Catherine Deneuve — now 67 — is one of the few actresses in the world who will still stop a man in his tracks in her seventies and eighties. Yet François Ozon, having worked with Deneuve before in the comic murder mystery 8 Women, has rightly comprehended, much like Jacques Demy, the effervescent appeal beneath the sexy sheen.
Potiche, based on a play by Pierre Barillet and Jean-Pierre Grédy, is certainly a pleasant enough vehicle for Deneuve and her costar Gerard Depardieu. The older and middle-class critics at the screening I attended laughed at the right moments, perhaps not entirely aware that Ozon has been kind enough to toss a few goofy Molotovs over the years. For those who enjoy the more provocative side of Ozon, Potiche signals a retreat from the eye-popping fare that established this intriguing director’s career.
Whether the condition is permanent is anyone’s guess. But the gleeful assaults on bourgeois marriage, seen in such films as 5×2 and the glorious Sitcom, that imbued Ozon’s work with such mischievous zest have been replaced by a comparatively stale story involving Suzanne Pujol (Deneuve) as the titular “trophy wife” to Robert Pujol (Fabrice Luchini), an umbrella manufacturer (a nod to Demy’s The Umbrellas of Cherbourg) who enjoys balling his secretary Nadège (Karin Viard) on the fly (when, of course, an altogether different fly is unzipped). Robert is a man who cannot remember his wife’s birthday. Which begs the question of why Suzanne has stuck around for so long. (There’s an answer late in the film, but, alas, it’s something of a contrivance.)
It could be because this is 1977, a year when France is a paradise for labor strikes. Sure enough, the umbrella factory run by Pujol finds itself facing the kind of progressive resistance that seems to elude 2011 America. Leading the strike is Maurice Babin (Depardieu), who happened to have a fling with Suzanne back in the day. He may be a man of the people, but he knows how to respect a lady — a sentiment that the film is careful to heed by featuring needless flashbacks with younger actors. (I felt sorry for the the largely mute thespians playing younger versions of Depardieu and Deneuve in these scenes. With classic French cinema to be compared against, how can they compete?)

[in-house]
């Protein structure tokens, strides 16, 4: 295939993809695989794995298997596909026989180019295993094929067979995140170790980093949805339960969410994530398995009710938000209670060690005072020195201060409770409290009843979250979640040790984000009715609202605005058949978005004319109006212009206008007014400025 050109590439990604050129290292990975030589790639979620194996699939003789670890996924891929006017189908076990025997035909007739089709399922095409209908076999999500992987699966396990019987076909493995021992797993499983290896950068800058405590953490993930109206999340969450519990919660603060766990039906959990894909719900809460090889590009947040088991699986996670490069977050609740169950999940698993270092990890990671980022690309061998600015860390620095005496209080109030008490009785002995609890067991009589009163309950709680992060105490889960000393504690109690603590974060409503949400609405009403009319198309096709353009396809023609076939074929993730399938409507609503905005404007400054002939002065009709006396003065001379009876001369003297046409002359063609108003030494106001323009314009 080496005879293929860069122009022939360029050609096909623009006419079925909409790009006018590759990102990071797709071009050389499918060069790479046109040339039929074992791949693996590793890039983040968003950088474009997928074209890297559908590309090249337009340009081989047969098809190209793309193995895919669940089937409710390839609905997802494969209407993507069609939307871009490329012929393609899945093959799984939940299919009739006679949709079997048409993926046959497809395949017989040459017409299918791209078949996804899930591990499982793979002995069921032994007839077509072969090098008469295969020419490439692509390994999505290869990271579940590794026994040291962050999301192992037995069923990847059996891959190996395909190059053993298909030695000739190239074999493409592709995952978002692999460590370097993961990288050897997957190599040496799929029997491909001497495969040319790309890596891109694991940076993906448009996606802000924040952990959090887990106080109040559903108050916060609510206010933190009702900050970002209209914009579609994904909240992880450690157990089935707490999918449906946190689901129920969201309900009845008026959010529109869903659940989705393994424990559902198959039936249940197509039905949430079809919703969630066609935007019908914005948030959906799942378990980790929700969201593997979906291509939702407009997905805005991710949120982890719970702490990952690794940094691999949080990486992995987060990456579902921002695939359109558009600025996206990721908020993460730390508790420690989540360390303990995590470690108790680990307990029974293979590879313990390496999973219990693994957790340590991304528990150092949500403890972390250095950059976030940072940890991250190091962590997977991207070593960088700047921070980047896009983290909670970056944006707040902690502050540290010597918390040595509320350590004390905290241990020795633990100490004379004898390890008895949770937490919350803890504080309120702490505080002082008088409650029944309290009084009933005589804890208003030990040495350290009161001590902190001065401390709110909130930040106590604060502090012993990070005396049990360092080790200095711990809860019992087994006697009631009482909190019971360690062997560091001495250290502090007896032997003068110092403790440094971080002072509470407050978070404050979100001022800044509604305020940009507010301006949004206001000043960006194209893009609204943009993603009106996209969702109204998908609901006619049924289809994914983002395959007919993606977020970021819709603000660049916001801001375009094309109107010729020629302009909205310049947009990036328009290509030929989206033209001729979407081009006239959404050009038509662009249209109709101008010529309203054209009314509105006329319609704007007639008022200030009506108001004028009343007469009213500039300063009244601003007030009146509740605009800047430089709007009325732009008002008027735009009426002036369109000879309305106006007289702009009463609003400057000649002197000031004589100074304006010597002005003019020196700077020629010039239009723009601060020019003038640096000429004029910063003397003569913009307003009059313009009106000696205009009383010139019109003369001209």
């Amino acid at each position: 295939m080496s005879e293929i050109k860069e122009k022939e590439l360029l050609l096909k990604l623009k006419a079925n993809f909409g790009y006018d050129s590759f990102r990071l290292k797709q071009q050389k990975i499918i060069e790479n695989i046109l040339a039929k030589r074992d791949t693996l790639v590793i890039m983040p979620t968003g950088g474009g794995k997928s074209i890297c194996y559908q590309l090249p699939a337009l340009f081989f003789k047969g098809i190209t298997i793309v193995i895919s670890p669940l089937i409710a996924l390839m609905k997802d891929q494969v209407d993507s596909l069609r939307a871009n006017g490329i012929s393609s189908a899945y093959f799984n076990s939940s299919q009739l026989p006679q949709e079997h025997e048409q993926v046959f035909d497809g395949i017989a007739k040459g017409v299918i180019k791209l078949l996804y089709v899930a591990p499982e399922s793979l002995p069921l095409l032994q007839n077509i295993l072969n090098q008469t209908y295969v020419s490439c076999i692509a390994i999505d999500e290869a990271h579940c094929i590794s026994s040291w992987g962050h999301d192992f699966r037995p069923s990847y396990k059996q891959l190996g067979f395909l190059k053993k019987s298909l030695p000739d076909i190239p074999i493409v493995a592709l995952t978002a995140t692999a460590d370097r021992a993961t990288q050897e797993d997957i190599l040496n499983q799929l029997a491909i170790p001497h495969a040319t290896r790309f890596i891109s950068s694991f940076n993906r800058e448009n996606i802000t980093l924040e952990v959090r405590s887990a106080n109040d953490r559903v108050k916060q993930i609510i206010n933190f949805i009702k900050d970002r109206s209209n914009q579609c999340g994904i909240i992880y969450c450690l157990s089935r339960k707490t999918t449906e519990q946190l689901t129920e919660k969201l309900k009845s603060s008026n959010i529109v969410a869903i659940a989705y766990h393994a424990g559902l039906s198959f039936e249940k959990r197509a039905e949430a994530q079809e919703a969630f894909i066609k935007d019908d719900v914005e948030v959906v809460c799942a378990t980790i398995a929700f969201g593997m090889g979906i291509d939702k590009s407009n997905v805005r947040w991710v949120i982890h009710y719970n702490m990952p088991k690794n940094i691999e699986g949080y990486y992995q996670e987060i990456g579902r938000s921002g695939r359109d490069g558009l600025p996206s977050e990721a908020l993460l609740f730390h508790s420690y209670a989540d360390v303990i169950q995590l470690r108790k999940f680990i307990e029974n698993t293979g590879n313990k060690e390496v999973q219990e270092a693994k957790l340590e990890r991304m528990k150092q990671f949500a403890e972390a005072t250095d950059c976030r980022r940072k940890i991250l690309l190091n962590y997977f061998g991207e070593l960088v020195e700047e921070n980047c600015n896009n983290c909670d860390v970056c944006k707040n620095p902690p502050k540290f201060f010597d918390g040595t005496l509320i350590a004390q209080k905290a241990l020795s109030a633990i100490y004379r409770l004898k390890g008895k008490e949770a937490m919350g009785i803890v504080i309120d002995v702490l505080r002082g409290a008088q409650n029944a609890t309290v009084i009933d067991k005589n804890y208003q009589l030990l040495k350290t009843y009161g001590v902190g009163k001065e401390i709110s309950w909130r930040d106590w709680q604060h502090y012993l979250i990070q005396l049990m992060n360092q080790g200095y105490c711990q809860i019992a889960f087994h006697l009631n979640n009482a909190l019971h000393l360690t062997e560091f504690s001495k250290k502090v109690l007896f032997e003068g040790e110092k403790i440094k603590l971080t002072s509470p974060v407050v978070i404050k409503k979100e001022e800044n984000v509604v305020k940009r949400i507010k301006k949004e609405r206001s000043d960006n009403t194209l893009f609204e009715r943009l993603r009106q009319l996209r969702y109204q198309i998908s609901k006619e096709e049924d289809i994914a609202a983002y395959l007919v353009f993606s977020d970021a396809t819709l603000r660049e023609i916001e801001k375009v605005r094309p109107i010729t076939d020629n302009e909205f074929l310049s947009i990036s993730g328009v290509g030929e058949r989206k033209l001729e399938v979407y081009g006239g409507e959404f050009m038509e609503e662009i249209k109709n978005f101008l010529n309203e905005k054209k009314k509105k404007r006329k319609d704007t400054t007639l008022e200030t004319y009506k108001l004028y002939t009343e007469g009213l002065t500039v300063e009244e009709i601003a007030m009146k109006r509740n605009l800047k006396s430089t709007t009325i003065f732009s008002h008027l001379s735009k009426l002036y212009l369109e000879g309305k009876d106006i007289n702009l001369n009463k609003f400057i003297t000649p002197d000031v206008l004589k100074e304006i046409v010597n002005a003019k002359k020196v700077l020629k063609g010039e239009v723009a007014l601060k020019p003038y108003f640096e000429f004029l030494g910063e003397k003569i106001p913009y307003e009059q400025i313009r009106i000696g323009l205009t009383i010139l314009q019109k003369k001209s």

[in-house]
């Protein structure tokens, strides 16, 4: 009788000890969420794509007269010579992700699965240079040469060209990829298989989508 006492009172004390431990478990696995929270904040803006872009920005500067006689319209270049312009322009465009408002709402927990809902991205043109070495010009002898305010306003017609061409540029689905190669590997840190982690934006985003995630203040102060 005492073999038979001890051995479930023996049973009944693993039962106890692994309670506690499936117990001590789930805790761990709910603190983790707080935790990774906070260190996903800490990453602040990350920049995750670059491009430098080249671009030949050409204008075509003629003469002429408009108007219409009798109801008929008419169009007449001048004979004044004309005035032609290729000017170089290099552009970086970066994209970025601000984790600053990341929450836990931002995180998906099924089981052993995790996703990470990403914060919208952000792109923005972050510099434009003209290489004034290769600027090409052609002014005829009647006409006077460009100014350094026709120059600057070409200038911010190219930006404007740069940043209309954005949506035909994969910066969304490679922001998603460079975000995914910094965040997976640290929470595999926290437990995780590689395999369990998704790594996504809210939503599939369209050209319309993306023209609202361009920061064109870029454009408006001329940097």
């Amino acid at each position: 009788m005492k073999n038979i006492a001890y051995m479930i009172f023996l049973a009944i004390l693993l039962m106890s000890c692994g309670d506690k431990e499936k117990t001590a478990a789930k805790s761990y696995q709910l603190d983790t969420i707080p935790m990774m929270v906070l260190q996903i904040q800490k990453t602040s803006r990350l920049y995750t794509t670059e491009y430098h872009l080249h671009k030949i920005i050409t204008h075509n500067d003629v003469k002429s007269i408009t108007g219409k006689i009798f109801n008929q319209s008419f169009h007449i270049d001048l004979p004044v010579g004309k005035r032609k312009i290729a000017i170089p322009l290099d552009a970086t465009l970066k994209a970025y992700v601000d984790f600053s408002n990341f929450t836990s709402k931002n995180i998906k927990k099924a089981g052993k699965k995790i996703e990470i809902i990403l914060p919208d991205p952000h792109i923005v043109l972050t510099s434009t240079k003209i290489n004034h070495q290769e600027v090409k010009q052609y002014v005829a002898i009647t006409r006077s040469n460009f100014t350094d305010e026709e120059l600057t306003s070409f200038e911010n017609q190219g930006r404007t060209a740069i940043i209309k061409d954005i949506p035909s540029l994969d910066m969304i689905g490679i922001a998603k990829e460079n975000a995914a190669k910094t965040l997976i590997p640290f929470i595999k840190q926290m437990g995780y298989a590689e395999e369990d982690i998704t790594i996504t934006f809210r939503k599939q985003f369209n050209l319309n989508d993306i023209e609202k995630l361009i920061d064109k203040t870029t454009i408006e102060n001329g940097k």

You’d think that all this political intrigue would permit Ozon to expand his cheerfully irreverent approach. One promising joke of copulating rabbits suggests that the Ozon we know is here. But he’s hamstrung by the somewhat passe and toothless material he has to work with. What’s odd about Potiche is that the Suzanne/Maurice affair — that vital subplot that’s pretty much the linchpin of good farce — doesn’t have nearly the same narrative traction as the Babin family taking over the factory while dad is occupied. Suzanne’s daughter Joelle (Judith Godrèche) faces a dwindling marriage and an augmented belly, but despite these conflict, she’s quite the reactionary little minx — especially when asked to vote during the board meetings. (Is this a joke relating to France being behind the women’s suffrage curve? Remember that France didn’t give ladies the municipal elections until 1945.) But I was especially fond of Jérémie Renier’s subtly mannered performance as Paul, Suzanne’s son. His artistic background is applied to the factory with humorous effect. And perhaps that’s because Ozon delights in decorating the Pujol house with green drapes with a sofa to match.
Potiche doesn’t quite have the retro pizzazz of an American movie like Down With Love, much less Ozon’s fashion-conscious world in Time to Leave. Watching this latest movie, it’s difficult to fathom that, only a few years before, Ozon made a movie about a baby with a working set of wings.
One sign of an interesting filmmaker is how well he can stay himself when asked to work in the mainstream mode. In Potiche, there’s one moment when a man shoves whole potato chips in his mouth. This may very well mimic what the audience is being asked to enjoy here. Or perhaps it’s a strong indicator that Ozon is better off commenting upon conventional narratives through the unconventional. Why stick with trophies when you can raise hell and get away with it?
© 2011 – 2012, Edward Champion. All rights reserved.